The Federal Trade Commission made headlines earlier this month with its proposed rule banning non-competes. Other news announced by the FTC the same day received less attention but has the potential to cause real headaches for employers – the settlement of three enforcement actions against companies for allegedly using non-competes in an unlawful manner.
These enforcement actions by the FTC are the first of their kind at the federal level and represent a significant expansion of the agency’s involvement in policing non-compete agreements.
While the proposed rule should be concerning to employers, it may never be adopted or could be invalidated by the U.S. Supreme Court. By contrast, the FTC’s enforcement actions on non-competes represent a new and non-theoretical compliance risk that employers must take into account immediately.
Remote work grew exponentially during the pandemic and seems to have become a permanent feature of working life in the U.S. According to a survey by Pew Research, 60% of employees whose jobs can be performed remotely are still working from home all or most of the time. Another 18% of such employees report working from home at least some of the time.
Along with the explosion of remote work came a massive increase in employees using their own computers, tablets and mobile phones for work. Allowing employees to use their own devices brings with it the risk that that company data will migrate to the devices.
Governor Pritzker has signed a bill creating Illinois’ first comprehensive statute regulating the use of non-compete and non-solicit covenants. The law establishes bright-line, compensation-based rules regarding which employees can be required to sign such covenants and creates a mandatory pre-signature process designed to protect employees. The statute also codifies existing Illinois case law without changing it substantially.
Bad facts make bad law, the saying goes. In the non-compete world, it might more aptly be said that filing a weak lawsuit against a sympathetic defendant makes bad law.
A recent decision by the Illinois Appellate Court is a good example. The court refused to enforce a non-solicitation agreement that many judges would have upheld under the right circumstances. The likely (if unspoken) reason? The defendant was a low-wage employee who fixed car dents for a living and who hadn’t done anything particularly wrong after quitting his job.
It is well-settled that a non-compete must include a reasonable time limitation in order to be enforceable. Most employers understand this requirement and limit the duration of the their non-competes (and non-solicits) to 2 years or less.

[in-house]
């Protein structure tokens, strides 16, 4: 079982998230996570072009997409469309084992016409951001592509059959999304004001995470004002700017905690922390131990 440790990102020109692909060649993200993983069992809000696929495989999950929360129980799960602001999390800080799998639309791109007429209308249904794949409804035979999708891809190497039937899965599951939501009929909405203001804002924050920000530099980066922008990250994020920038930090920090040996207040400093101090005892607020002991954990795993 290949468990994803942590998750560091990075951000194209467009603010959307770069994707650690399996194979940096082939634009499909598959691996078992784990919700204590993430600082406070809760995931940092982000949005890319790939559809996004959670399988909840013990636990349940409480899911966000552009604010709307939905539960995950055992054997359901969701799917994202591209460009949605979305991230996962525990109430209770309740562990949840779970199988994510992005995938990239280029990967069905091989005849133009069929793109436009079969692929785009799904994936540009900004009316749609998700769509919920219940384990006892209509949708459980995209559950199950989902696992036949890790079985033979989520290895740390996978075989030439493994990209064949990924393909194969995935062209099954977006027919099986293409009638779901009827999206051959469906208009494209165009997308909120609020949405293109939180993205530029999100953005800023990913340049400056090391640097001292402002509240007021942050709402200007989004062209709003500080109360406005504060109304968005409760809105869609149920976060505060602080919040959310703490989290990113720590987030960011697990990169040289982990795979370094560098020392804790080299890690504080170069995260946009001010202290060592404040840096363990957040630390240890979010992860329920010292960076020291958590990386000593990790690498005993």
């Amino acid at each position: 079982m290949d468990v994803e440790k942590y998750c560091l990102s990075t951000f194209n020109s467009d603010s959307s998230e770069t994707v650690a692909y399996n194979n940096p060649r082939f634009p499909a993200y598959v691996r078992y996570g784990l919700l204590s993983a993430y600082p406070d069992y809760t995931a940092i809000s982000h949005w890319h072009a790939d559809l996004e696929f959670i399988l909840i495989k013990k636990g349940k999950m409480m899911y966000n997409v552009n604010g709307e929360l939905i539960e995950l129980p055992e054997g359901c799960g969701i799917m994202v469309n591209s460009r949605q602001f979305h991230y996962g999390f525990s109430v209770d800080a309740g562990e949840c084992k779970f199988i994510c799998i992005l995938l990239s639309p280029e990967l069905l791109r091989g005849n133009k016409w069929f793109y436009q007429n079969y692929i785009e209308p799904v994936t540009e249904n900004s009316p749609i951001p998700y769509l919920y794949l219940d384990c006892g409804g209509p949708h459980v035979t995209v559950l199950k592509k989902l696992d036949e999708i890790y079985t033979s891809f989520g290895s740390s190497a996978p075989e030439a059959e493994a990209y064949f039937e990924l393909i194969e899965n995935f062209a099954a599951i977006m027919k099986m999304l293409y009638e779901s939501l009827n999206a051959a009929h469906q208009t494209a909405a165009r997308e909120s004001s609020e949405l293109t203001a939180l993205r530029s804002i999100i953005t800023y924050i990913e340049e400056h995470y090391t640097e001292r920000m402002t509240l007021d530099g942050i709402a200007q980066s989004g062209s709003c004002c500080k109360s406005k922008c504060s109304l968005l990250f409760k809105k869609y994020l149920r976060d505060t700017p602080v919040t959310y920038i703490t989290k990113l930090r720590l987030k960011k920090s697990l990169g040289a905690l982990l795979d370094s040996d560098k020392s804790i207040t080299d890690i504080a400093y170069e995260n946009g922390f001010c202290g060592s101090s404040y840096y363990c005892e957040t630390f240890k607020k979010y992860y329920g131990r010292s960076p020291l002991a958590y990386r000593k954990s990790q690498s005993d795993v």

But what about confidentiality/non-disclosure provisions in employment agreements? Must they also contain time limitations?
Can a former employee be sued for violating a non-competition agreement in a State the employee has never set foot in? The answer, according to the U.S. District Court for the Northern District of Illinois in Tekway, Inc. v. Agarwal, 19-CV-6867 (Oct. 7, 2020), is quite likely “Yes” if that State is where the employer is based and the employee has “directed” conduct to that State.
A new decision from the U.S. Court of Appeals for the 6th Circuit reminds us how important choice-of-law can be in non-compete agreements. In this case, the choice of law clause was likely the difference between success and failure for an employer seeking an injunction enforcing its non-compete.Continue reading →
Does a new hire having a non-compete expose the hiring firm to liability for improper interference, even where the new hire contacted the firm in response to general advertising and there was no targeted recruiting? The answer appears to be yes, at least according to a recent decision by the U.S. Court of Appeals for the Eighth Circuit. Continue reading →
In a decision that may contain some useful reminders as businesses rehire employees who were let go during the coronavirus pandemic and economic downturn, the U.S. Court of Appeals for the First Circuit recently handed down a decision affirming the denial of a former employer’s request to enforce a non-competition agreement against an employee it had terminated and then rehired. Russomano v. Novo Nordisk Inc., No. 20-1173 (Ist. Cir. June 2, 2020).
The employer did not have the employee sign a new agreement upon rehire, but instead tried to rely on the his original agreement. The First Circuit held that the non-compete ran from the date of the employee’s original termination and expired one year into his rehire, leaving him free to compete after its expiration. Continue reading →